On the first point: The Beer Store keeps consumer prices low?  Really?  Is that why Ontarians flock across the border to Qu├ębec to buy beer?  Even Wikipedia has an entry which points out that pre-tax costs are lower in La Belle Province.  And don't tell me that it's due to lower consumer demand, because a combination of anecdote and observation that Canadian francophones are no strangers to inebriation.  I can't see why the second point is valid either, private industry (particularly specialty stores), is perfectly capable of offering niche products to the masses.  And, with increased sales and lower prices, the tax revenue should go up for the province, as has been demonstrated by every other province that has privatised beer sales.  And increased sales to minors?  I'm not sure on that point, but I've seen plenty of convenience stores that check IDs quite rigorously for tobacco sales for fear of losing their license.  I have no reason to believe this would be any different.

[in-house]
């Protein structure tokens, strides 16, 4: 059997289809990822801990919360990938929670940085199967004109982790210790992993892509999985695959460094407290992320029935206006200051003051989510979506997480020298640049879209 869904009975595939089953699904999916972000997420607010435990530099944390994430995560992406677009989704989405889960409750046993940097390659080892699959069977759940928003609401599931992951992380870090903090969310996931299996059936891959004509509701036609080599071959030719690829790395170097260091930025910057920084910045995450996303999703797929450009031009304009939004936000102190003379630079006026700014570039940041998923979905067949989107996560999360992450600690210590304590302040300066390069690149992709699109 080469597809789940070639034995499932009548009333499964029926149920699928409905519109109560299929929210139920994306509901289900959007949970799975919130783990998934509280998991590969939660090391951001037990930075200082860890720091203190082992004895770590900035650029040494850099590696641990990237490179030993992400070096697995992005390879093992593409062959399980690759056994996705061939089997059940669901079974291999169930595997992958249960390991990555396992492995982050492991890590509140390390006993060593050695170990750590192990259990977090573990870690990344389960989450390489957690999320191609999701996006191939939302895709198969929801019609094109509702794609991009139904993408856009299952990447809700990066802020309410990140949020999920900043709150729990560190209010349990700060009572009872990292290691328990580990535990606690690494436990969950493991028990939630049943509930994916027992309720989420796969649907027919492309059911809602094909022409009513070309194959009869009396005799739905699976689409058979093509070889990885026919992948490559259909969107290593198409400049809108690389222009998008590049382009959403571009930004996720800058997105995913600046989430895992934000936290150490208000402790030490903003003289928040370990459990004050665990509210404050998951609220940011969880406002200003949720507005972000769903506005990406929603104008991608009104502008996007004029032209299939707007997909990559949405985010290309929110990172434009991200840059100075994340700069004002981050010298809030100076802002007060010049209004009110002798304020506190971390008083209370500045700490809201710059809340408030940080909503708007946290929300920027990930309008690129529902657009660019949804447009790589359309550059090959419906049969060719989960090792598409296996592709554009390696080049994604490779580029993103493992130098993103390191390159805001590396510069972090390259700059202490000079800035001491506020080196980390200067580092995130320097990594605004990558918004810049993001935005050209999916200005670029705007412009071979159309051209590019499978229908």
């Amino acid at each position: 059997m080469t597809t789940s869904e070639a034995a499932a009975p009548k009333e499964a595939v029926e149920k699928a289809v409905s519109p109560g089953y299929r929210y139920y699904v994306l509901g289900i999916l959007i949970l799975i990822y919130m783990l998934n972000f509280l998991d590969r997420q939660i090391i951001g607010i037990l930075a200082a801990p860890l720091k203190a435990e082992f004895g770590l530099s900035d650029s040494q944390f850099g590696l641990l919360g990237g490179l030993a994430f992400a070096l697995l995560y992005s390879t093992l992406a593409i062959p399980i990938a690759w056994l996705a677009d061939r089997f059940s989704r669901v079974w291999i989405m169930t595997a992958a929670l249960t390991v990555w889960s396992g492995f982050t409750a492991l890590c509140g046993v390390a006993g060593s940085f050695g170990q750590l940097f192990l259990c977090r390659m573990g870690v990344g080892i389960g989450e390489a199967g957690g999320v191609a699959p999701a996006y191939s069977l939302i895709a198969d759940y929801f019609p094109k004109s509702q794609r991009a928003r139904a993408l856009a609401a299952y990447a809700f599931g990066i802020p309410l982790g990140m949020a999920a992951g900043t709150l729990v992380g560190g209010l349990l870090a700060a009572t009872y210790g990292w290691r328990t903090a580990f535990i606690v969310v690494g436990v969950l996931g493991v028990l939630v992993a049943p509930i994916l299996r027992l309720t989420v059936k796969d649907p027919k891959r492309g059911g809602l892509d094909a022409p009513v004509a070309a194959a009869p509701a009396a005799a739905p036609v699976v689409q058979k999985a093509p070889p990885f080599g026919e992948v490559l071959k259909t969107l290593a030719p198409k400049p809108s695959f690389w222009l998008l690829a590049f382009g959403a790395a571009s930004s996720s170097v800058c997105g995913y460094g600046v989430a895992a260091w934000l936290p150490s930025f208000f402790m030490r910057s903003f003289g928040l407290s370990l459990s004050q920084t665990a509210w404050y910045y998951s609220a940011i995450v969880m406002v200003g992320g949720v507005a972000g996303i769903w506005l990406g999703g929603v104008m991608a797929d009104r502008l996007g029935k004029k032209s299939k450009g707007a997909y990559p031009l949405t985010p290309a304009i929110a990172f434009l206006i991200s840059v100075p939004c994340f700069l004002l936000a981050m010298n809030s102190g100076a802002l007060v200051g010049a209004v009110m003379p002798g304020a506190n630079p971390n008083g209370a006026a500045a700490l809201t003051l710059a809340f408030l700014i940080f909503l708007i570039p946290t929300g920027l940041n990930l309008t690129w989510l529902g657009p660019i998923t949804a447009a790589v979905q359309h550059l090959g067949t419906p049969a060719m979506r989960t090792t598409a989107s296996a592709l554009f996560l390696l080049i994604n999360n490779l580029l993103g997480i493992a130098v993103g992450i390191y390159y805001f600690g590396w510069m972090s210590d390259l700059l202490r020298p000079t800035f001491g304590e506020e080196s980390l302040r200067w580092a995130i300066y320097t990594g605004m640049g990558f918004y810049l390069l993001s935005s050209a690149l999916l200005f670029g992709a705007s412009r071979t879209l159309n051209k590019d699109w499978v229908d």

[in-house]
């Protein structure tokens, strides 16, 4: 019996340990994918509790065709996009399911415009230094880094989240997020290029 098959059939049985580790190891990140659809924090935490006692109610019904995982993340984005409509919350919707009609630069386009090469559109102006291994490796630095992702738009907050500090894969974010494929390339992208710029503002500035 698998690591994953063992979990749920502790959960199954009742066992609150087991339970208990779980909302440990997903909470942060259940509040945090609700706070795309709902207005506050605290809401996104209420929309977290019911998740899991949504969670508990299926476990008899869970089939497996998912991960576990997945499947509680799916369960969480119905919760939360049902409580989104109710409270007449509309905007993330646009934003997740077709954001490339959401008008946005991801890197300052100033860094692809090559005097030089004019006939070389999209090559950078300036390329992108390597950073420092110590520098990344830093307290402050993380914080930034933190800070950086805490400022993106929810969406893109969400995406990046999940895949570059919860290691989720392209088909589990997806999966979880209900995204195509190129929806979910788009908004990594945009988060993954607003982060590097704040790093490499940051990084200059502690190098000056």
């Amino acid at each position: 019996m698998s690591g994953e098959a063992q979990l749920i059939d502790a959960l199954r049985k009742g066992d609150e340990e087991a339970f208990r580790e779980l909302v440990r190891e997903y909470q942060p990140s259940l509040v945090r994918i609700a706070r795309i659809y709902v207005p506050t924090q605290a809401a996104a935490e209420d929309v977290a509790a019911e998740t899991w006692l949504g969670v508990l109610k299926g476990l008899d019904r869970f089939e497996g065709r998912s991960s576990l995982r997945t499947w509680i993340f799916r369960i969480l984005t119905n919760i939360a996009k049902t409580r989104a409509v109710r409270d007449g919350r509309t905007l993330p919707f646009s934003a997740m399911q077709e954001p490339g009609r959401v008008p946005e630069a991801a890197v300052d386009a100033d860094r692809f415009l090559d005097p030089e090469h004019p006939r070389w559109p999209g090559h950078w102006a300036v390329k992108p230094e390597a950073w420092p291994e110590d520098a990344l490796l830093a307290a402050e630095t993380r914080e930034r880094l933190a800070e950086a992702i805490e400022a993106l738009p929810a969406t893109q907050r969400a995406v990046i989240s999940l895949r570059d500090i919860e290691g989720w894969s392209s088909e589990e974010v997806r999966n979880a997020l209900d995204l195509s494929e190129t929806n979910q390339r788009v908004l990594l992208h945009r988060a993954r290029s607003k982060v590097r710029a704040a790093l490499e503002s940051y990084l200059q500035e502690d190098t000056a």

The only thing good about The Beer Store is the recycling system, as they capture upwards of 90% of recyclable materials.  That said, I think Ontario should introduce a system like Alberta's Bottle Depot which encourages recycling of everything, not just beer or liquor bottles.